The rise of racist and anti-Islamist groups was expected in the European Parliament elections. However, the results were shocking.
Le Pen's racist National Front Party in France, the Danish People's Party, the U.K. Independence Party and the Party for Freedom (PVV) in the Netherlands could succeed in becoming the second parties. The central-left could be successful only in Greece and Italy. Even today, the level of racist attacks and discrimination is alarming in Europe. So, what are the reasons for this picture in which Muslims and people from the East are becoming increasingly uneasy on the continent?
Doubtlessly, it has some solid grounds such as the everyday practices of Europeans, and their conflicts with refugees and old-generation migrants. This could be seen as a tolerable reflex to a certain extent. But aside from "natural" causes, the real problem is the fact that the European political actors also trigger this conflict with other interventions.
Also, those impeding the will of living together and the united Europe ideal simply for votes are not only nationalist parties. Some political figures from left, liberal, and Green groups also intervene in the process. They are making the problem worse with their hostile attitudes against Turkey, a country that can contribute to a solution for the integration problems of millions of foreign-origin Europeans with its membership. Due to the politicians' stance against their home countries, foreigners in Europe cannot build a safe sense of belonging to the country of which they are citizens.
Germany, boasts about 3 million Turkish-origin residents. Turkey's Prime Minister Tayyip Erdoğan, who addressed Turkish-origin German citizens in Cologne last week, touched upon this integration problem. He advised people to learn the native language of the country in which they live and join cohesion policies. He also pointed to the German government for the solution of their problems.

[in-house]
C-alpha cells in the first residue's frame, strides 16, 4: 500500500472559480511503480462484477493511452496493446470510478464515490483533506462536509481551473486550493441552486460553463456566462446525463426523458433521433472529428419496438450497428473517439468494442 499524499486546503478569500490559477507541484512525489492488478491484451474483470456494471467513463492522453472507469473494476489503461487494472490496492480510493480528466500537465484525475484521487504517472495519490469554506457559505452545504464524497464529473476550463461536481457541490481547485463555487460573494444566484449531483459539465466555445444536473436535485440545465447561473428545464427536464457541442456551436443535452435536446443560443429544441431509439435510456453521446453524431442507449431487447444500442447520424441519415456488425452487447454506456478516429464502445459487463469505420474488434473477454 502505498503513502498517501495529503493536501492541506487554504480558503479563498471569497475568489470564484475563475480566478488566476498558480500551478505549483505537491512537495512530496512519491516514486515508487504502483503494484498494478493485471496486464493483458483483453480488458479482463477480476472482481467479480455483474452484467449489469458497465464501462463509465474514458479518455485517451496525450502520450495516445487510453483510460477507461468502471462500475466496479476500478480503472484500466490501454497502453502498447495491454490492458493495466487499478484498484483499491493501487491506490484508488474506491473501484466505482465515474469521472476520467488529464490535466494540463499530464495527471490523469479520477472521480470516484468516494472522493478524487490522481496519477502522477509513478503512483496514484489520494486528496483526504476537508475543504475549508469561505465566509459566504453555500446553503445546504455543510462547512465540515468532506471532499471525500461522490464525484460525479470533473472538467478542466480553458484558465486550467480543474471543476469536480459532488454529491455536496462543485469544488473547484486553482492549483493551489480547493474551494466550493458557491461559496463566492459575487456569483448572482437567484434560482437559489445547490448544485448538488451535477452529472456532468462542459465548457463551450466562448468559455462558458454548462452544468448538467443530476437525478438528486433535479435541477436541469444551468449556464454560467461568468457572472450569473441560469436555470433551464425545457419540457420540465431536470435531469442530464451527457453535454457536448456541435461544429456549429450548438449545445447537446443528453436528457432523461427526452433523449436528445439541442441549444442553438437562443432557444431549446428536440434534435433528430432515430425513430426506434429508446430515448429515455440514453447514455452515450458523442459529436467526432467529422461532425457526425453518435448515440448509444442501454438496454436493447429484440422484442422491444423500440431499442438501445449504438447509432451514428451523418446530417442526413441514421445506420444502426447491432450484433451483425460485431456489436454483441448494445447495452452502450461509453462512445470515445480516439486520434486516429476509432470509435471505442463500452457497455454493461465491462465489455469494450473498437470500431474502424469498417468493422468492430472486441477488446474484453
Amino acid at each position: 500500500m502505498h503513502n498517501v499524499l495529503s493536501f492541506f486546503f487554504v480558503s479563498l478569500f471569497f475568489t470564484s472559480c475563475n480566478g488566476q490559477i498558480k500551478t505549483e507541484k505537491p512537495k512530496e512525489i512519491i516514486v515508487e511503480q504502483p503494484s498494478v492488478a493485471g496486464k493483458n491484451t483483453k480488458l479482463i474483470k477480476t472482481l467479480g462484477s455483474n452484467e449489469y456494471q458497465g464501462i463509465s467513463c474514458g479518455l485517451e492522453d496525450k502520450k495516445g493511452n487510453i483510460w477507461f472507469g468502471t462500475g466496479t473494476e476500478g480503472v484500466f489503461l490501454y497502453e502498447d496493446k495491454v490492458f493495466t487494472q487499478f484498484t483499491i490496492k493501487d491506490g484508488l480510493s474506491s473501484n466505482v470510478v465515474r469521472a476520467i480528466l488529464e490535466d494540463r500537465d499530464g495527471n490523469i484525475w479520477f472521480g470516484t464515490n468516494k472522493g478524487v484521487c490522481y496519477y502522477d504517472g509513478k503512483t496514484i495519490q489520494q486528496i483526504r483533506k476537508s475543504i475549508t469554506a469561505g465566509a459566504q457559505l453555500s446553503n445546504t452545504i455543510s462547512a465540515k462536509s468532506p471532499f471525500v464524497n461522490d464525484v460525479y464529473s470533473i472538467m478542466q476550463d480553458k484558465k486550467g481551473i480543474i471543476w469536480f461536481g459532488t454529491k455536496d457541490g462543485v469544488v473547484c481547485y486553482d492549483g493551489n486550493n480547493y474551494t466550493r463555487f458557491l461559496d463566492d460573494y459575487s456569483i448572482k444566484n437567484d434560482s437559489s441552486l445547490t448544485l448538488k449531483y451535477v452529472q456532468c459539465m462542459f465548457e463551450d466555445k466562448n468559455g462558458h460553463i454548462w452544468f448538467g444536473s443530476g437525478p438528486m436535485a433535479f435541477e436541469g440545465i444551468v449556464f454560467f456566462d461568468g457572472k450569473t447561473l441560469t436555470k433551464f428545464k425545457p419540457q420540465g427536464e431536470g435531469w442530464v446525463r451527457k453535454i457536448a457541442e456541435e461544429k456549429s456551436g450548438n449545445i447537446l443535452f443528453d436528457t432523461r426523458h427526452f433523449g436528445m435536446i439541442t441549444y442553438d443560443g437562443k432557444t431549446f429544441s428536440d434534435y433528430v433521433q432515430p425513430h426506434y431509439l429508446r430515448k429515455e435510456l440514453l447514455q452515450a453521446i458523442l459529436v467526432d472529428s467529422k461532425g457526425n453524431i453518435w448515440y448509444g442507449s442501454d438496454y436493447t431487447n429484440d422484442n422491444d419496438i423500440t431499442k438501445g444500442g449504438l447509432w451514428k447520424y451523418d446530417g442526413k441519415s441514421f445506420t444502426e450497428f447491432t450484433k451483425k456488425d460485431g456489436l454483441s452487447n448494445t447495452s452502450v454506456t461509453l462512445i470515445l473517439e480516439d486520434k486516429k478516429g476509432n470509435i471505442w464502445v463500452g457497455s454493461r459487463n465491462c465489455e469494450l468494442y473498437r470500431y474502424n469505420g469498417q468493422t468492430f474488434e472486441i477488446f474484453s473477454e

However, Erdoğan's moderate messages were ignored by most politicians or were twisted, as the Greens' co-chair Cem Özdemir did. For instance, although Erdoğan prevented a group from howling at German Chancellor Angela Merkel during his speech, Özdemir told the press that Erdoğan made people howl at Merkel.
However, aren't politicians who theoretically support a healthy integration process for people of foreign origin with the help of their home countries, supposed to act differently?
The integration problem and the rise of radical nationalism could make trouble in both Europe and the rest of the world in future periods. However, European politicians who make this problem bigger with their political passions still do not look at themselves. They are still busy with the internal affairs of Turkey, which is not their business.
For instance, in Germany, assaults, hate crimes and even murders of Turks and Muslims by radical leftists and sometimes even by officials have been routine. Besides, the offenders are protected by police, intelligence units and the judiciary. Despite this picture requiring urgent reform, German politicians are spending most of their energy criticizing the Turkish government's sovereignty area as if they are opponent politicians in Turkey.
Surely, the anti-Turkey campaign systematically carried out by the European press with misinformation or manipulation has a great role in the rise of this problem. Couldn't they guess how the Turks in their country would feel when they read a comparison between Hitler and their prime minister in newspapers? Or couldn't they see that the radical nationalist Europeans would be blunter with this hate speech in the media?
The problems in Europe are no less than the problems in Turkey. I hope the alarming results of the recent European Parliament elections would alert the politicians because their attempt to teach a lesson to others while overlooking their own issues is now becoming funny.